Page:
Let us lectio: The Wealth of the Nations

North Texas Catholic
(Aug 20, 2019) Let-Us-Lectio

Adoration of the Trinity, by Albrecht Durer, circa 1511.

50th Anniversary Mass of the Diocese of Fort Worth, Aug. 21, 2019

Steps to Lectio Divina

Start by using these steps to reflect on the Scripture verse. Then read my meditation slowly.

Lectio: Having asked for the grace to hear God's word, read the passage twice.

Meditatio: During the second reading, pause whenever so moved and reflect on a word, a sentence, or an image that strikes you.

Oratio: Speak directly to God, and open your reflection to Him.

Contemplatio: Listen contemplatively for any response God might choose to make. Remember that God responds to us at times with loving silence.

The Scripture

From the First Reading for the 50th Anniversary Mass of the Diocese of Fort Worth (Isaiah 60:1-6)

Arise! Shine, for your light has come, the glory of the LORD has dawned upon you.

Though darkness covers the earth, and thick clouds, the peoples,

Upon you the LORD will dawn, and over you his glory will be seen.

Nations shall walk by your light, kings by the radiance of your dawning.

Raise your eyes and look about; they all gather and come to you—

Your sons from afar, your daughters in the arms of their nurses.

Then you shall see and be radiant, your heart shall throb and overflow.

For the riches of the sea shall be poured out before you,

the wealth of nations shall come to you.

Caravans of camels shall cover you, dromedaries of Midian and Ephah;

All from Sheba shall come bearing gold and frankincense,

and heralding the praises of the LORD.



Fifty years is such a short time in the life of the Church. But like all anniversaries, this one is an opportunity to stop and recall Christ, our foundation, and to evaluate our faithfulness to His call.

In doing so, today we recall a prophecy from Isaiah: Nations come from near and far in throngs to be near to the Lord and they bring Him the wealth of their land. In these days, we see that prophecy manifested in diocesan Masses — such as the 50th anniversary Mass we will celebrate Aug. 21 — and in the Easter liturgies. At Mass, we gather as a people and a family of God. We look around and see His sons and daughters coming from the far corners of creation. This is the glory of God made manifest. This is the creation who willingly returns to Him with the best fruits of their lives.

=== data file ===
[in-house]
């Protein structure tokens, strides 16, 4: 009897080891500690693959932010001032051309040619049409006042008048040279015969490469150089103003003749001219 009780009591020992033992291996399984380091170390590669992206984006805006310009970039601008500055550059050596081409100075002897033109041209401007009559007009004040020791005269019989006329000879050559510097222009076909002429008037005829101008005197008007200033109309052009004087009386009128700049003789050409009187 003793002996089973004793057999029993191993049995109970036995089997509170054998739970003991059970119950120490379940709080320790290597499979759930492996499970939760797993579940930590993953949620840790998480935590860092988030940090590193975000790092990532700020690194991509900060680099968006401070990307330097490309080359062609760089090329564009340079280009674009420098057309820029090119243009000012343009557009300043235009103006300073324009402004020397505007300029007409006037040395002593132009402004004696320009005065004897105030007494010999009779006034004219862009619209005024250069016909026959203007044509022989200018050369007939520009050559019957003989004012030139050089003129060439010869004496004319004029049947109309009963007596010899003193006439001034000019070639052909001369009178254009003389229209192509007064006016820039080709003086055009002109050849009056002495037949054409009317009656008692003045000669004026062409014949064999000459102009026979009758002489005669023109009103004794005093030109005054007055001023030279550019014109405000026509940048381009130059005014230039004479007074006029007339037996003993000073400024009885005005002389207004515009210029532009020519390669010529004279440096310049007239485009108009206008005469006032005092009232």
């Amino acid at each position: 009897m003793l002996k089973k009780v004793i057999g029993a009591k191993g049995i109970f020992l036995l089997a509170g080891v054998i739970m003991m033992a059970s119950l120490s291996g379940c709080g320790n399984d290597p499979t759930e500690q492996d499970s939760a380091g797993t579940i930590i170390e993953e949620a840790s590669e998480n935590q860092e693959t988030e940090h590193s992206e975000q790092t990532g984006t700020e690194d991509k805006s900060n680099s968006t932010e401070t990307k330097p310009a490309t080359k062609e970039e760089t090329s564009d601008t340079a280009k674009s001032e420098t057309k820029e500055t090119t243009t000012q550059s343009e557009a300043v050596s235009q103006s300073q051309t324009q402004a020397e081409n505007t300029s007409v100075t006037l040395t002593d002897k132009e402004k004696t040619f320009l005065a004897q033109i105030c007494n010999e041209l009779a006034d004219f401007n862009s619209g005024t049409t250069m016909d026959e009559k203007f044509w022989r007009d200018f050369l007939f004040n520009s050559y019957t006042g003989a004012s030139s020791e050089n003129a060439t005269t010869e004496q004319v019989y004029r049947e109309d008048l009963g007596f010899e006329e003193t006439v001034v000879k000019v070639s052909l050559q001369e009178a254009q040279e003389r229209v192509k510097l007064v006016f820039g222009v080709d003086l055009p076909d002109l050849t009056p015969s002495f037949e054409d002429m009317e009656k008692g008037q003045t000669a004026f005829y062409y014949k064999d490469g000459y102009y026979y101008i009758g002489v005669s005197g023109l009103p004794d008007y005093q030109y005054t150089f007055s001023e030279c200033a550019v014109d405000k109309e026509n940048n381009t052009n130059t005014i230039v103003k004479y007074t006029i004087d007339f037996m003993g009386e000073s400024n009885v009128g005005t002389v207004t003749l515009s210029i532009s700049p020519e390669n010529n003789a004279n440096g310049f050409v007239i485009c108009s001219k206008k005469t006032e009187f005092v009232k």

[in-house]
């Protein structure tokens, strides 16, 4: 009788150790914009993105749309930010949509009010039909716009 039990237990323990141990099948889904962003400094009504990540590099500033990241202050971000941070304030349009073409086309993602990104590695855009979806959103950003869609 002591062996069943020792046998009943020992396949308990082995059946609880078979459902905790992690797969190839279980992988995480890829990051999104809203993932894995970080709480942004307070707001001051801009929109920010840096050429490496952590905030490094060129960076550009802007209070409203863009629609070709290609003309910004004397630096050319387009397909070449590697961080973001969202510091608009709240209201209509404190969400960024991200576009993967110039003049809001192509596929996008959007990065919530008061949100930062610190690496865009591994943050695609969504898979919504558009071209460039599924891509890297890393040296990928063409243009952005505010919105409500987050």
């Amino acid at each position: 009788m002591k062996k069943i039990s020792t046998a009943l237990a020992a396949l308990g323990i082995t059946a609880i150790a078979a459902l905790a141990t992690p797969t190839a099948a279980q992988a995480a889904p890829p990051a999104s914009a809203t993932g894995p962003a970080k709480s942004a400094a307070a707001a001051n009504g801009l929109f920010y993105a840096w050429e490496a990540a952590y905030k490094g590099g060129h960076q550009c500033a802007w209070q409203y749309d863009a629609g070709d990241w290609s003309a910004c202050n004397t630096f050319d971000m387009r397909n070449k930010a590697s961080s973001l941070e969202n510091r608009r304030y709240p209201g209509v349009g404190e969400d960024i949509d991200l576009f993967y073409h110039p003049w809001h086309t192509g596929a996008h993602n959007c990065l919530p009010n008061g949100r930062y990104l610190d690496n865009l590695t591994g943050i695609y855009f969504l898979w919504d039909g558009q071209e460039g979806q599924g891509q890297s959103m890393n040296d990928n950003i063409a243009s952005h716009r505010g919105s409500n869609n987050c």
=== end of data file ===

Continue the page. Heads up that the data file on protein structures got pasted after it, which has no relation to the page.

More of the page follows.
We are created to love and to worship Him. We are created to give Him honor, glory, and praise — and in doing so bring Him the finest fruits of our labors. At Mass, we who are among the laity especially, make up a throng from all over the world who return to God once again. Symbols in the Mass serve many purposes, not only can they show how a prophecy has been fulfilled but they can simultaneously point to how a prophecy will be fulfilled when Jesus comes again "to judge the living and the dead."

The gathering of the people of God during Mass should be a reminder of our baptismal call to be worthy of being in this gathering of the faithful before Him. Today, let us ask ourselves whether we do so in a way that makes the heart of God rejoice. Are we radiant with love for Him? And do we approach His throne and altar with full fidelity of faith? Or, do we strive for our own image of the Church, to the detriment of our neighbor? Do we come seeking renown, praise, and recognition? Or do we humbly approach the Lord in love, wishing to hold nothing back from Him?


Callie Nowlin, MTS, is a regular contributor to the North Texas Catholic.

Scripture texts in this work are taken from the New American Bible, revised edition © 2010, 1991, 1986, 1970 Confraternity of Christian Doctrine, Washington, D.C. and are used by permission of the copyright owner. All Rights Reserved. No part of the New American Bible may be reproduced in any form without permission in writing from the copyright owner.

Lectio Divina, Callie Nowlin, The Scripture, 50th Anniversary Mass of the Diocese of Fort Worth, trending-english